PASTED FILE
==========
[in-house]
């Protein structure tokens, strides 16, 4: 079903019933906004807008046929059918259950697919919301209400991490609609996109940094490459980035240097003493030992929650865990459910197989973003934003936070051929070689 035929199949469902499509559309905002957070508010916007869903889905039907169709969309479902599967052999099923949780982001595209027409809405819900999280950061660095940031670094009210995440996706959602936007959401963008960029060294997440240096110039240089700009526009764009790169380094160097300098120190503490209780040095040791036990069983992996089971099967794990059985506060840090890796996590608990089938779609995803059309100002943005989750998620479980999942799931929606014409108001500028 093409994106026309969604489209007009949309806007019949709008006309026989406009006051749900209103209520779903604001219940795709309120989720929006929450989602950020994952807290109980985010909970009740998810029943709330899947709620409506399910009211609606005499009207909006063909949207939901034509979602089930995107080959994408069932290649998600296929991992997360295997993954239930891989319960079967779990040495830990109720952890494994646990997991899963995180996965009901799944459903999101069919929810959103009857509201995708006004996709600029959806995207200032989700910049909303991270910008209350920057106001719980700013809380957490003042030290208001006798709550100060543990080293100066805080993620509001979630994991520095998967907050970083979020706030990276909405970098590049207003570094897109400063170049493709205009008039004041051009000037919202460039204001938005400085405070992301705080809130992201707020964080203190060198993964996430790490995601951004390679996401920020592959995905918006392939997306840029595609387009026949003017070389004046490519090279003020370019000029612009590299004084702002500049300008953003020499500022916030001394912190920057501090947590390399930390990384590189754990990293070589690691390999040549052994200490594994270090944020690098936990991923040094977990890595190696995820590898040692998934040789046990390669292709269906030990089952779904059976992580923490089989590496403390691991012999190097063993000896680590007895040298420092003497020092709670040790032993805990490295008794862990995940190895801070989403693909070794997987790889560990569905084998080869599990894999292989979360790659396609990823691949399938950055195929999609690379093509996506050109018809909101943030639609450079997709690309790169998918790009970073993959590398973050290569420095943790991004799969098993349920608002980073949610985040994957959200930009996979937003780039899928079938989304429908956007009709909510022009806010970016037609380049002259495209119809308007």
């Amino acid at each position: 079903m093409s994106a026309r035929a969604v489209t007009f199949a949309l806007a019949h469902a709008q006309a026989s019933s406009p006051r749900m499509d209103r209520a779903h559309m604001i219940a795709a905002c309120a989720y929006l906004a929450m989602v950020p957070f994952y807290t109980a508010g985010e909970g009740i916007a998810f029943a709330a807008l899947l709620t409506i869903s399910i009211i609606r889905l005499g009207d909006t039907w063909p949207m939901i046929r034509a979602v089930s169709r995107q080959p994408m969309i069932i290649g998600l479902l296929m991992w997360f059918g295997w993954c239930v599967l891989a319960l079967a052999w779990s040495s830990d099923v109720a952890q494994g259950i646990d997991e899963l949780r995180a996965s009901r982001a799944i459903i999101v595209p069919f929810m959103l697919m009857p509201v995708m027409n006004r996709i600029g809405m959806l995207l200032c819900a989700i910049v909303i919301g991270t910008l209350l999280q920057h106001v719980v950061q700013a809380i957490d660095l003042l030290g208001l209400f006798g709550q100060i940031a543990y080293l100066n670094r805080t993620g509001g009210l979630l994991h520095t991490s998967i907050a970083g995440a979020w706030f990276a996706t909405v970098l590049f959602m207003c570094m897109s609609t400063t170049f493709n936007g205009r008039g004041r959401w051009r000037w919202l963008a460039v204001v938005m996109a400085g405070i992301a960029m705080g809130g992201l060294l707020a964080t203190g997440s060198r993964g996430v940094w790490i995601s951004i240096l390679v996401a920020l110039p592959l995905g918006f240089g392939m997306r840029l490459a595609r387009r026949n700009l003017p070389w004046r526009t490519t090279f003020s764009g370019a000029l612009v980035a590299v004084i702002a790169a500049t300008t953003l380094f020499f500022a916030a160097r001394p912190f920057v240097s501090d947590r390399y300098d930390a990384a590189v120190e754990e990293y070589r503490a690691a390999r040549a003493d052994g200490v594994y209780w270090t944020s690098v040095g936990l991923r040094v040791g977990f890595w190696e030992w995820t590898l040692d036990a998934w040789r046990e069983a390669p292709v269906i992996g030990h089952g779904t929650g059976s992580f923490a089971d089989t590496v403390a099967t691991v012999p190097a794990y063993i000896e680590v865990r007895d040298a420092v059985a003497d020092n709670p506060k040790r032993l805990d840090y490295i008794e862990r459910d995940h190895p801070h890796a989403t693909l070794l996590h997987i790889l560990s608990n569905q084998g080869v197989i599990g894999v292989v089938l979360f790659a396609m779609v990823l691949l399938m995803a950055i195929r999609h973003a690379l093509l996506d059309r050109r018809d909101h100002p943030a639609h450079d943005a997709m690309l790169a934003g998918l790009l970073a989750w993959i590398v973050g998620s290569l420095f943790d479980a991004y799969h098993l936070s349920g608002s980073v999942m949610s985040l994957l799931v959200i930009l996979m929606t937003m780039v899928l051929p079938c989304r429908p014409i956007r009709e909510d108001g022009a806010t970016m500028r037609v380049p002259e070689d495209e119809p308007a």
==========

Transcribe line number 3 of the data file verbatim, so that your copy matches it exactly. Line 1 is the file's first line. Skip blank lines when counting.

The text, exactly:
């Amino acid at each position: 079903m093409s994106a026309r035929a969604v489209t007009f199949a949309l806007a019949h469902a709008q006309a026989s019933s406009p006051r749900m499509d209103r209520a779903h559309m604001i219940a795709a905002c309120a989720y929006l906004a929450m989602v950020p957070f994952y807290t109980a508010g985010e909970g009740i916007a998810f029943a709330a807008l899947l709620t409506i869903s399910i009211i609606r889905l005499g009207d909006t039907w063909p949207m939901i046929r034509a979602v089930s169709r995107q080959p994408m969309i069932i290649g998600l479902l296929m991992w997360f059918g295997w993954c239930v599967l891989a319960l079967a052999w779990s040495s830990d099923v109720a952890q494994g259950i646990d997991e899963l949780r995180a996965s009901r982001a799944i459903i999101v595209p069919f929810m959103l697919m009857p509201v995708m027409n006004r996709i600029g809405m959806l995207l200032c819900a989700i910049v909303i919301g991270t910008l209350l999280q920057h106001v719980v950061q700013a809380i957490d660095l003042l030290g208001l209400f006798g709550q100060i940031a543990y080293l100066n670094r805080t993620g509001g009210l979630l994991h520095t991490s998967i907050a970083g995440a979020w706030f990276a996706t909405v970098l590049f959602m207003c570094m897109s609609t400063t170049f493709n936007g205009r008039g004041r959401w051009r000037w919202l963008a460039v204001v938005m996109a400085g405070i992301a960029m705080g809130g992201l060294l707020a964080t203190g997440s060198r993964g996430v940094w790490i995601s951004i240096l390679v996401a920020l110039p592959l995905g918006f240089g392939m997306r840029l490459a595609r387009r026949n700009l003017p070389w004046r526009t490519t090279f003020s764009g370019a000029l612009v980035a590299v004084i702002a790169a500049t300008t953003l380094f020499f500022a916030a160097r001394p912190f920057v240097s501090d947590r390399y300098d930390a990384a590189v120190e754990e990293y070589r503490a690691a390999r040549a003493d052994g200490v594994y209780w270090t944020s690098v040095g936990l991923r040094v040791g977990f890595w190696e030992w995820t590898l040692d036990a998934w040789r046990e069983a390669p292709v269906i992996g030990h089952g779904t929650g059976s992580f923490a089971d089989t590496v403390a099967t691991v012999p190097a794990y063993i000896e680590v865990r007895d040298a420092v059985a003497d020092n709670p506060k040790r032993l805990d840090y490295i008794e862990r459910d995940h190895p801070h890796a989403t693909l070794l996590h997987i790889l560990s608990n569905q084998g080869v197989i599990g894999v292989v089938l979360f790659a396609m779609v990823l691949l399938m995803a950055i195929r999609h973003a690379l093509l996506d059309r050109r018809d909101h100002p943030a639609h450079d943005a997709m690309l790169a934003g998918l790009l970073a989750w993959i590398v973050g998620s290569l420095f943790d479980a991004y799969h098993l936070s349920g608002s980073v999942m949610s985040l994957l799931v959200i930009l996979m929606t937003m780039v899928l051929p079938c989304r429908p014409i956007r009709e909510d108001g022009a806010t970016m500028r037609v380049p002259e070689d495209e119809p308007a």